Aboriginal and Torres Strait Islander Children in Care
Life Without Barriers works with Aboriginal and Torres Strait Islander children, young people and adults across Australia in almost all of our service delivery areas. We are committed to reconciliation and improving outcomes and opportunities for Aboriginal and Torres Strait Islander people. It is important that we make conscious, cooperative and determined action to ensure our work is founded on a keystone of justice.
As a leader in the social services sector, we must play our part in shaping the future and forging a way forward in partnership with Aboriginal and Torres Strait Islander people, so distinctive cultural identities are respected and self-determination is supported along with the sharing of economic benefits and opportunity. Life Without Barriers is currently implementing its third Reconciliation Action Plan (RAP), a Stretch RAP. Our Stretch RAP guides and directs our commitment and work in supporting reconciliation.
Life Without Barriers supports and adheres to the Aboriginal Placement Principle for all children in out-of-home care including foster care.
Why do we need an Aboriginal Placement Principle?
As a community we acknowledge the past hurts and suffering previous Government policy caused Aboriginal and Torres Strait Islander people. The Principle acknowledges the right of Aboriginal and Torres Strait Islander people to raise their own families, in their own communities as part of their own culture.
What is the Aboriginal Placement Principle?
The fundamental goal of the Principle is to enhance and preserve Aboriginal children's connection to family and community and sense of identity and culture. In child protection legislation, policy and practice, the Principle has often been conceptualised as a placement hierarchy "guide" for Aboriginal children who are not able to remain in the care of their parents. In general, placement priorities in descending order start with:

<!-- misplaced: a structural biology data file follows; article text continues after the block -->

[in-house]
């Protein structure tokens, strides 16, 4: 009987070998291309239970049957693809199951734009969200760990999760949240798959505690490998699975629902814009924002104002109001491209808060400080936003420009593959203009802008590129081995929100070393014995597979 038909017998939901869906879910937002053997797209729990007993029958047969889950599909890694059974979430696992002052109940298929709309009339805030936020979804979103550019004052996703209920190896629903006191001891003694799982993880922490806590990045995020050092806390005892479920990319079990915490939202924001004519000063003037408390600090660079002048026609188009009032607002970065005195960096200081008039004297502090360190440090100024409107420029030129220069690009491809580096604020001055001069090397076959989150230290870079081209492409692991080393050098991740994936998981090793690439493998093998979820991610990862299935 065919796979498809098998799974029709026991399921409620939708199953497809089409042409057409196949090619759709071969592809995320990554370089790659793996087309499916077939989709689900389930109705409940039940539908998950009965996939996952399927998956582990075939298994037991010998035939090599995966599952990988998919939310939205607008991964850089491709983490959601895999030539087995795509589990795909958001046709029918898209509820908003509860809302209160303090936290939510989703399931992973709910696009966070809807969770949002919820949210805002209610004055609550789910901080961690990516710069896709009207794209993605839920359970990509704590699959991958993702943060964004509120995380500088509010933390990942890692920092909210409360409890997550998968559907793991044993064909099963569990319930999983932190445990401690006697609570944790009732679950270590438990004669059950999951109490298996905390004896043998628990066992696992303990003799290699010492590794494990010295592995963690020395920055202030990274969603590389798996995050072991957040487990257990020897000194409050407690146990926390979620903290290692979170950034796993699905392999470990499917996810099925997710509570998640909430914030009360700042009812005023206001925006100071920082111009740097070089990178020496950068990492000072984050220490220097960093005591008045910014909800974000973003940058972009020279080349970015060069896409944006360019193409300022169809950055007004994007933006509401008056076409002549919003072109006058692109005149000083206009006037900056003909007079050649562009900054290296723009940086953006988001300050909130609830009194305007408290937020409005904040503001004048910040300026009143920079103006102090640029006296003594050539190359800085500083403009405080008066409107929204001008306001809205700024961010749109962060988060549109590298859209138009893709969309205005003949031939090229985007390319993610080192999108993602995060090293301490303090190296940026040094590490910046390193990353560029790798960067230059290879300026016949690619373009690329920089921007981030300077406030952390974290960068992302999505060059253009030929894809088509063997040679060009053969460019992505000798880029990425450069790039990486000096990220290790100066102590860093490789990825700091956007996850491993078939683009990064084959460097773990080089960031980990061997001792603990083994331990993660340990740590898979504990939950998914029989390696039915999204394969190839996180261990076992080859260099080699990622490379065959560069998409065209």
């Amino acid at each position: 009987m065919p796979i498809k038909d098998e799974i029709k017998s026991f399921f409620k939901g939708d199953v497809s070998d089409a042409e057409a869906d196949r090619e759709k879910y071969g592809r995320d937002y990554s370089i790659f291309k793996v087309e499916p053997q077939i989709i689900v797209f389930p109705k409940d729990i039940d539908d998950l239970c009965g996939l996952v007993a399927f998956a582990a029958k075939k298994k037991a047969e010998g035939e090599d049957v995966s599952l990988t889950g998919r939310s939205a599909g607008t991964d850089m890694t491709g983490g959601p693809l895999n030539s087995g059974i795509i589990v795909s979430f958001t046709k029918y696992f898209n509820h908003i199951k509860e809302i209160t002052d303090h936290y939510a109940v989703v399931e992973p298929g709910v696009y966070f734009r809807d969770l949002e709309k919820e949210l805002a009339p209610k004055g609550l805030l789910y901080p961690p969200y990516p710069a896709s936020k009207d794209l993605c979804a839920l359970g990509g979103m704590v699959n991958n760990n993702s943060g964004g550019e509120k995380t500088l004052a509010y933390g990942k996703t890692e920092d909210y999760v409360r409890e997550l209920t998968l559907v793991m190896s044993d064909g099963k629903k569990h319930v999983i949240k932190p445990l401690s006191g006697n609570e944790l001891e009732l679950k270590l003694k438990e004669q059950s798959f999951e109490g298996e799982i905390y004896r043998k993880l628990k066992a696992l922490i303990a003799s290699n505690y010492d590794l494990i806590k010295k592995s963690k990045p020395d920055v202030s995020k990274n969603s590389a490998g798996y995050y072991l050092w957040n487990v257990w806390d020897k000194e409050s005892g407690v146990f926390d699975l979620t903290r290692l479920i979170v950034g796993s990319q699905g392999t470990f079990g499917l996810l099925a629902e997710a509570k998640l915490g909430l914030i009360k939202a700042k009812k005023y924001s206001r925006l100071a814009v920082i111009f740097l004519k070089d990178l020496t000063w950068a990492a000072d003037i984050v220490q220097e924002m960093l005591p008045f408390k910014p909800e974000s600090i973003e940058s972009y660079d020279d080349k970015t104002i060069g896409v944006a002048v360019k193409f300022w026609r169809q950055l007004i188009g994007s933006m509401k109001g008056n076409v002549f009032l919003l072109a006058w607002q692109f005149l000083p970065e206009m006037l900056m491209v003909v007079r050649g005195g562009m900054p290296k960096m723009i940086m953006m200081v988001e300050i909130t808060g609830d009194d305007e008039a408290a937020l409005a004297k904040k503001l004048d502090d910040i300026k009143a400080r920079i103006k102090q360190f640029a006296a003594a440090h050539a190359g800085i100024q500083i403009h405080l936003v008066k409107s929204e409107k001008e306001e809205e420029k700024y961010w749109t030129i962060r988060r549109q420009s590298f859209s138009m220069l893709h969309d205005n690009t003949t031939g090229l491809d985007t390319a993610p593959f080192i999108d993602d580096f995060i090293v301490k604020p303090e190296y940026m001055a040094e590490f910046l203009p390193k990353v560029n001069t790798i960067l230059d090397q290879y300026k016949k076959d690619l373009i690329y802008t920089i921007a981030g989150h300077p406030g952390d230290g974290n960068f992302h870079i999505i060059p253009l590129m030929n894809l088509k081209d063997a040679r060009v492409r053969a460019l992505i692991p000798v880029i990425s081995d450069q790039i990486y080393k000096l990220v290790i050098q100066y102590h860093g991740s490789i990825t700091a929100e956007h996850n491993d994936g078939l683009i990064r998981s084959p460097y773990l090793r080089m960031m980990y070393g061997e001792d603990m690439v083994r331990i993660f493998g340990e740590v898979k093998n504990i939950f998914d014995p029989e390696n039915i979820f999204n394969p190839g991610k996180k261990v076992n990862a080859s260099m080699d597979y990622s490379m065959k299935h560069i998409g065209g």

- Within family and kinship networks;
- non-related carers in the child's community; then
- carers in another Aboriginal community.
What if you can’t find a kinship or foster care placement for Aboriginal and Torres Strait Islander Children within their family or community?
When all efforts have been exhausted and a placement for the child in the three groups cannot be found, only then can organisations such as Life Without Barriers, look to place children in the homes of non-Aboriginal or non-Torres Strait Islander people. These Foster Carers, would also need to maintain the child’s connections to their family, community and cultural identity. Restoration of Aboriginal and Torres Strait Islander children to their family and community, is the goal of the whole Care Team and is actively worked towards.
Information on Life Without Barriers Stretch Reconciliation Action Plan can be found here.
Further information on the Aboriginal Placement Principle can be found on Federal and State or Territory government websites.